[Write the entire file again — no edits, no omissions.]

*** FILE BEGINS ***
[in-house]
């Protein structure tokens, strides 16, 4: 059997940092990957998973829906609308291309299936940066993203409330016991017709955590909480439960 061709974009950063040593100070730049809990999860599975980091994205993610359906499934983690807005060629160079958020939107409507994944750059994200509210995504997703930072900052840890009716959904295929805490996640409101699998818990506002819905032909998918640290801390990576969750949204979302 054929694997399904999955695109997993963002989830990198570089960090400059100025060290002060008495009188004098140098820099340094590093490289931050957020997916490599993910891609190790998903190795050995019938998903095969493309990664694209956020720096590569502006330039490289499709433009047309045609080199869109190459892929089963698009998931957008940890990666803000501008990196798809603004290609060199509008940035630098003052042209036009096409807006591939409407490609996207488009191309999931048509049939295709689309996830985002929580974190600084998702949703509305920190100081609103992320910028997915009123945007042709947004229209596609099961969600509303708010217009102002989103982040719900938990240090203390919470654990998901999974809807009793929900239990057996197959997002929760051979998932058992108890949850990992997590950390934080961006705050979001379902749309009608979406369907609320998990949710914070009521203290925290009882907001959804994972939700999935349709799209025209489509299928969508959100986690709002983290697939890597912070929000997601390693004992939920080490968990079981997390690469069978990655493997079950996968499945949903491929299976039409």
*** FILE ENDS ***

[in-house]
């Protein structure tokens, strides 16, 4: 059997940092990957998973829906609308291309299936940066993203409330016991017709955590909480439960 061709974009950063040593100070730049809990999860599975980091994205993610359906499934983690807005060629160079958020939107409507994944750059994200509210995504997703930072900052840890009716959904295929805490996640409101699998818990506002819905032909998918640290801390990576969750949204979302 054929694997399904999955695109997993963002989830990198570089960090400059100025060290002060008495009188004098140098820099340094590093490289931050957020997916490599993910891609190790998903190795050995019938998903095969493309990664694209956020720096590569502006330039490289499709433009047309045609080199869109190459892929089963698009998931957008940890990666803000501008990196798809603004290609060199509008940035630098003052042209036009096409807006591939409407490609996207488009191309999931048509049939295709689309996830985002929580974190600084998702949703509305920190100081609103992320910028997915009123945007042709947004229209596609099961969600509303708010217009102002989103982040719900938990240090203390919470654990998901999974809807009793929900239990057996197959997002929760051979998932058992108890949850990992997590950390934080961006705050979001379902749309009608979406369907609320998990949710914070009521203290925290009882907001959804994972939700999935349709799209025209489509299928969508959100986690709002983290697939890597912070929000997601390693004992939920080490968990079981997390690469069978990655493997079950996968499945949903491929299976039409």